Native Americans and African Americans
The similarities portrayed by the Native American and the African American groups can be linked to the long-term interaction the two groups have had for centuries. The two groups have shared histories, families, communities, and various ways of life. The unity between the two groups has been enhanced by similar struggles. One remarkable case of unity was during the struggle that ended slavery, as well as dispossession in the U.S. (Myers, 2007). They also struggled for freedom and self-determination. These struggles contributed to similarities, which have brought the two cultures together in the recent years. The attempt to initiate segregation was hardly successful due to the arrival of non-native people in the US.
The aspect of working cooperatively developed due to the role each racial group played in the history, but in the recent years, these similarities have become less distinguished; the world views them not as two American groups, but as two groups joined with similar cultures and social practices (Myers, 2007). This aspect took shape after November 15 2009, when the respective National Museum decided to conjunct each group and presented the “IndiVisible: African-Native American Lives in the Americas.” This exhibition was initiated to focus on two groups and their interactions (DeVenney, 2008).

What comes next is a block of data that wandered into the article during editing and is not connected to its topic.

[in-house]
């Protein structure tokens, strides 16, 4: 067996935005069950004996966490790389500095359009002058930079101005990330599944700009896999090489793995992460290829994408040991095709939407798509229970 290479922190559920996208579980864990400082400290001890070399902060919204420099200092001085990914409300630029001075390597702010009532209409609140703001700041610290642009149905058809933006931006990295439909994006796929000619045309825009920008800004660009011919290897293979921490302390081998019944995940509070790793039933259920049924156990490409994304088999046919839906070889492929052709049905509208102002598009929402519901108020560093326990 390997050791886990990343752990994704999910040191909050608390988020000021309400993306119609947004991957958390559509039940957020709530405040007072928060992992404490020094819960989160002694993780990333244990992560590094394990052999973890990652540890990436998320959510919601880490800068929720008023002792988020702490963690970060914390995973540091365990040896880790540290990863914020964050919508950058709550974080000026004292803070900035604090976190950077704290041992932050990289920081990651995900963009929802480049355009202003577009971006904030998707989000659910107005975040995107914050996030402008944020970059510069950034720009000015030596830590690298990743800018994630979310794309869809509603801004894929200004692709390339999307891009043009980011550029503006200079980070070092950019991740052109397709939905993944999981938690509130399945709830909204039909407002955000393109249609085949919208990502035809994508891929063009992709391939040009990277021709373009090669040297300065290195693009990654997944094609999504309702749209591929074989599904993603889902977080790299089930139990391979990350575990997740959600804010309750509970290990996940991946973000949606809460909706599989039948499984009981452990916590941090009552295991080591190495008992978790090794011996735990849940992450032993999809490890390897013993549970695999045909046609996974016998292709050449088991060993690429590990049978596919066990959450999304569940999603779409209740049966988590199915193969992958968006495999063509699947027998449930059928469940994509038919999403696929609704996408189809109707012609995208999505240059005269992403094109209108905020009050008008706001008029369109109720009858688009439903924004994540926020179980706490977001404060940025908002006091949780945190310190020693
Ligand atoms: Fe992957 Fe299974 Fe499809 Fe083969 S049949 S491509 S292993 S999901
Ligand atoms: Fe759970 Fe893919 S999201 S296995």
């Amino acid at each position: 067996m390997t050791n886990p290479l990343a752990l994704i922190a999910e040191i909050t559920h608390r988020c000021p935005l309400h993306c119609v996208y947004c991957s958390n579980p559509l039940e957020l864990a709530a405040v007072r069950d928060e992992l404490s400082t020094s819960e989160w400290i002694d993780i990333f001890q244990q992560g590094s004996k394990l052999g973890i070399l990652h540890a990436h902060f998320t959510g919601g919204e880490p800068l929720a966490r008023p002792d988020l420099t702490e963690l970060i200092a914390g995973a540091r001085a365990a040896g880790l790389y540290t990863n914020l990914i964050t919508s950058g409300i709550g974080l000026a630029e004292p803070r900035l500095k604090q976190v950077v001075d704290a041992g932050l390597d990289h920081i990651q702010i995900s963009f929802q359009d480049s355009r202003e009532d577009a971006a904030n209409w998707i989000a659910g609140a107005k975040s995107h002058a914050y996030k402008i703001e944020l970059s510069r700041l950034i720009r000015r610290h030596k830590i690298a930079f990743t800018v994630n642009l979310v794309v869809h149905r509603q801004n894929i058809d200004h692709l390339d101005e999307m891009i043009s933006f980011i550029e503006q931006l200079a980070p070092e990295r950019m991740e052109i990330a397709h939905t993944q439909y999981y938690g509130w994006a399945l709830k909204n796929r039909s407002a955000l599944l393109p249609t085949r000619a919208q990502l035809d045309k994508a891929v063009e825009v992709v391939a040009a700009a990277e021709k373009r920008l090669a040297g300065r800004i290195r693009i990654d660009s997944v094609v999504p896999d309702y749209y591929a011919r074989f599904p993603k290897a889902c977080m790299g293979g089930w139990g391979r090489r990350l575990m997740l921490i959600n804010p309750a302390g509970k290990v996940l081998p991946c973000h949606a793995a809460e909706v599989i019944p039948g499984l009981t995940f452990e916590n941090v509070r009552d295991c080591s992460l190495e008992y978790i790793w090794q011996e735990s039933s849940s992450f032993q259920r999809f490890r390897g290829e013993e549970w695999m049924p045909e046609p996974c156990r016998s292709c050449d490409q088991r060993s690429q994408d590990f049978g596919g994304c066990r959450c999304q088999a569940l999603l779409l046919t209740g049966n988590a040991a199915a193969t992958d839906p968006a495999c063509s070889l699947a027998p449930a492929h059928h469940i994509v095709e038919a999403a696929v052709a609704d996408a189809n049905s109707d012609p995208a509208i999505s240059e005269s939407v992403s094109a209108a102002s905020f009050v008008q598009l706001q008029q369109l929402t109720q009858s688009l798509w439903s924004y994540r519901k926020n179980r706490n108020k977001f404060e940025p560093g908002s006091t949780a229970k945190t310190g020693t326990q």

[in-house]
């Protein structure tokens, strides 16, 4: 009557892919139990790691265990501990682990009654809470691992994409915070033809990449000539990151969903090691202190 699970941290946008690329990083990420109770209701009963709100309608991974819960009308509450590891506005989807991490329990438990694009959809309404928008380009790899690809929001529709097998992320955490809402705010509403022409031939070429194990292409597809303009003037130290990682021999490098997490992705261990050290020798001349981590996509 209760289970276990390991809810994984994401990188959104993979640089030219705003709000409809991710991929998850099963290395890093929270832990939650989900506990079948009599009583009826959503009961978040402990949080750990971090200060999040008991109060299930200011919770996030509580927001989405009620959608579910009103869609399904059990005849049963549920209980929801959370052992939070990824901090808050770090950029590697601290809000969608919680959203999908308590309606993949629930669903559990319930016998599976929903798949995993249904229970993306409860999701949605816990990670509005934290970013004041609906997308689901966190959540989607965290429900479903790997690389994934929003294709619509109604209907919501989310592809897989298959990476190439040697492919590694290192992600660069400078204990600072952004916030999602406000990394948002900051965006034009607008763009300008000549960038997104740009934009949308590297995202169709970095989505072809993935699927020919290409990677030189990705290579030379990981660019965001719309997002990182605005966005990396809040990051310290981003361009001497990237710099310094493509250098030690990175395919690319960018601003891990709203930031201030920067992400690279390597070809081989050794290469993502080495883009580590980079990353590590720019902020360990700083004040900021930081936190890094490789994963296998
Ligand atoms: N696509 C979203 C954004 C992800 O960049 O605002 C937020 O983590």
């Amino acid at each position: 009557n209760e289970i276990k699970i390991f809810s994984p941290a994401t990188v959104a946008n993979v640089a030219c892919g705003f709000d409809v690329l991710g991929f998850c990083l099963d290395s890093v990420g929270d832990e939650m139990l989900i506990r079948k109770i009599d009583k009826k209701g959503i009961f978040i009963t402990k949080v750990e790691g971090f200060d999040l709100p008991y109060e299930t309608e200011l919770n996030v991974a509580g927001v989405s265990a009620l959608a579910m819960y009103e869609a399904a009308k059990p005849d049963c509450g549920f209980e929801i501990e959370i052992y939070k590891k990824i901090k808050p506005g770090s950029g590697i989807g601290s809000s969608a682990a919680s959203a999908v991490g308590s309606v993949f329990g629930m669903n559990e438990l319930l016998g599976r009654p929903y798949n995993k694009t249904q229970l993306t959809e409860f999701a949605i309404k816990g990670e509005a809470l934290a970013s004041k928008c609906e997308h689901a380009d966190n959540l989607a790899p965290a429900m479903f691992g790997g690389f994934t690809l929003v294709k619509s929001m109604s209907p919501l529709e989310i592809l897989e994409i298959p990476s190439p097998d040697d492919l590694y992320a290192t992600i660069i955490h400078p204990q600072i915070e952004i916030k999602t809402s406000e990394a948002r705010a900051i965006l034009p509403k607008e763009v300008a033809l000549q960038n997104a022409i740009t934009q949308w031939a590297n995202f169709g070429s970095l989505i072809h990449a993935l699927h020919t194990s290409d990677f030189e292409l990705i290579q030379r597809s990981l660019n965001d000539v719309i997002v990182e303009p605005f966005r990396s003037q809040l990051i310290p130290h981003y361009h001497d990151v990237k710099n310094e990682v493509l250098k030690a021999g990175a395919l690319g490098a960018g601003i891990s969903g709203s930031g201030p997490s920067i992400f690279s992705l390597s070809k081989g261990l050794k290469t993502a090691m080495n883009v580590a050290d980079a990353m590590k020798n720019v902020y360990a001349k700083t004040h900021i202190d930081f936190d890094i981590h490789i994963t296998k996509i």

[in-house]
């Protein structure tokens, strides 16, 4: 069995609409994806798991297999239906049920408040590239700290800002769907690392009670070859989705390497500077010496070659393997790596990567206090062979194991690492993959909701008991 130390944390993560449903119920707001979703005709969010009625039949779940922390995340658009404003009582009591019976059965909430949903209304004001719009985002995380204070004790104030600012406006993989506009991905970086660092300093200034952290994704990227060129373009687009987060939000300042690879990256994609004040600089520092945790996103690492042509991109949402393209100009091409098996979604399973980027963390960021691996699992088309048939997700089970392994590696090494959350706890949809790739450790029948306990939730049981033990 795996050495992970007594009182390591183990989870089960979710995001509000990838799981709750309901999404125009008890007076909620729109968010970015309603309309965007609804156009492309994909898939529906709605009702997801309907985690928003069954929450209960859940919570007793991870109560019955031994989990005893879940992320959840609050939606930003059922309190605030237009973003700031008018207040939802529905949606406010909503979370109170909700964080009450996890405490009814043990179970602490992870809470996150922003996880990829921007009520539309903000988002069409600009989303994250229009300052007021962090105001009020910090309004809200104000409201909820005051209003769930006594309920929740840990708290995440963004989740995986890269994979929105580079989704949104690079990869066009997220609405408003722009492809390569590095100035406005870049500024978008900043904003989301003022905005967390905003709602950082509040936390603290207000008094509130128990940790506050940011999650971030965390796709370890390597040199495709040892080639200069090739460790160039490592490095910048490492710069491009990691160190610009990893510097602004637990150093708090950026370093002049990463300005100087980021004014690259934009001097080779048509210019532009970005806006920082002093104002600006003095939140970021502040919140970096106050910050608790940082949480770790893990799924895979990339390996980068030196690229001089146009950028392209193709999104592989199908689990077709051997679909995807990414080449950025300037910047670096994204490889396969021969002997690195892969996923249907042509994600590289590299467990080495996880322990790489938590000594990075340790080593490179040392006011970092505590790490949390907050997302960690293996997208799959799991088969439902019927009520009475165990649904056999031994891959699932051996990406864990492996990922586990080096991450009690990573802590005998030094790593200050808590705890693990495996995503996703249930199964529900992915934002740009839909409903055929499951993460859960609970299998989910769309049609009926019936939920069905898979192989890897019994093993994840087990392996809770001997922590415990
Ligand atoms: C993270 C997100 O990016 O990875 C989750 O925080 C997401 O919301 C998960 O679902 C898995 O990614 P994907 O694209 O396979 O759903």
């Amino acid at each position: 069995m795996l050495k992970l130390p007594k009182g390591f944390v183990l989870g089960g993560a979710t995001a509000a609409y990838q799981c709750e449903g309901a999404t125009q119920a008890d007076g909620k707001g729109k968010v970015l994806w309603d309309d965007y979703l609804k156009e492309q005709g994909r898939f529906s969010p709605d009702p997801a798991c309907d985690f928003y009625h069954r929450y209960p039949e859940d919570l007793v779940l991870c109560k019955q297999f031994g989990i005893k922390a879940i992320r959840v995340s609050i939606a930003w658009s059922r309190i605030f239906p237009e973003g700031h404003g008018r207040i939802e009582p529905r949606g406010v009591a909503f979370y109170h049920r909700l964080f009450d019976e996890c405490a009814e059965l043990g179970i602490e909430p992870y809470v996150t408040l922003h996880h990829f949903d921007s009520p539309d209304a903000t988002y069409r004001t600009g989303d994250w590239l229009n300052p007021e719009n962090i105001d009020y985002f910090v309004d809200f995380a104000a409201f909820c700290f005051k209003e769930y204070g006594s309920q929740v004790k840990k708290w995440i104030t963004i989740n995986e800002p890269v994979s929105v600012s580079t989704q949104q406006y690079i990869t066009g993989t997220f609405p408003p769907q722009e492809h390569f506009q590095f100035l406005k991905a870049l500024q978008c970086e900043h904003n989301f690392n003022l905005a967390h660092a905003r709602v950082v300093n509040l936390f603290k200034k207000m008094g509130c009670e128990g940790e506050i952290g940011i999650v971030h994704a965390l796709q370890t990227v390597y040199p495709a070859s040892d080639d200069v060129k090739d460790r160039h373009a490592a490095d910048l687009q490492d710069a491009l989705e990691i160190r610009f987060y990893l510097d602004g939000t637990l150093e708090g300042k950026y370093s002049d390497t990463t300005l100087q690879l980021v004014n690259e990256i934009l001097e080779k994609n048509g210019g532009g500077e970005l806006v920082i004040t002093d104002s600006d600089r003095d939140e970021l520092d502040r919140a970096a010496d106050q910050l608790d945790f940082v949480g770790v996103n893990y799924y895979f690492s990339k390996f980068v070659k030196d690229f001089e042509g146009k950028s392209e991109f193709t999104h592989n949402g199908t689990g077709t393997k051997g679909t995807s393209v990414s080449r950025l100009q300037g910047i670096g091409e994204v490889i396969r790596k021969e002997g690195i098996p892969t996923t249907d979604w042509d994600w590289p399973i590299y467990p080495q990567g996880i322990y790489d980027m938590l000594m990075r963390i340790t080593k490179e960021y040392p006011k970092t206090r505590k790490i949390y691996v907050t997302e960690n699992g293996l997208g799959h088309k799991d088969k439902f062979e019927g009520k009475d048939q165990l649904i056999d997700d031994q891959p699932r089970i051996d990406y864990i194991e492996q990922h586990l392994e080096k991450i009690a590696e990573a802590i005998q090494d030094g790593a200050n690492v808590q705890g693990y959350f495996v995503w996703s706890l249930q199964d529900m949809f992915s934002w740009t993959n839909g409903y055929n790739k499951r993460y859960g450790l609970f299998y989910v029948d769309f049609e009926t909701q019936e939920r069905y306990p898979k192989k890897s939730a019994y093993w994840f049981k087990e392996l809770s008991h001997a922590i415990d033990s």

Despite the portrayed similarities, the major issue is that the U.S. was faced with many cases of discrimination against members of these groups. Though when relating to national issues, or problems facing all the American citizens almost equally, these two groups would join hands to fight against the problem. This could happen through protests, but the voice-shared protests are rarely initiated. The relationship among members of the two racial groups seems complex with the complexity dating back to the colonial America. During the American colonial period, both African-Americans and Indian-Americans had limited rights and they united to fight for their rights against the Europeans (Smithsonian National Museum of African American History & Culture , 2013).
The U.S. government was imposing many restrictions but the two racial groups have managed to maintain close bonds even during the colonial period when the British government hardly advocated for the freeing of slaves. Some Native American families went against the law and freed many slaves. Both groups faced the same fate as they struggled for their freedom. They equally faced cruelty, prejudice, death, torture, and neglect among other problems. This gives them the motive to come together as one American group, which sees not physical or origin related differences, but works under one goal, the American dream (Smithsonian Institution, 2013 ).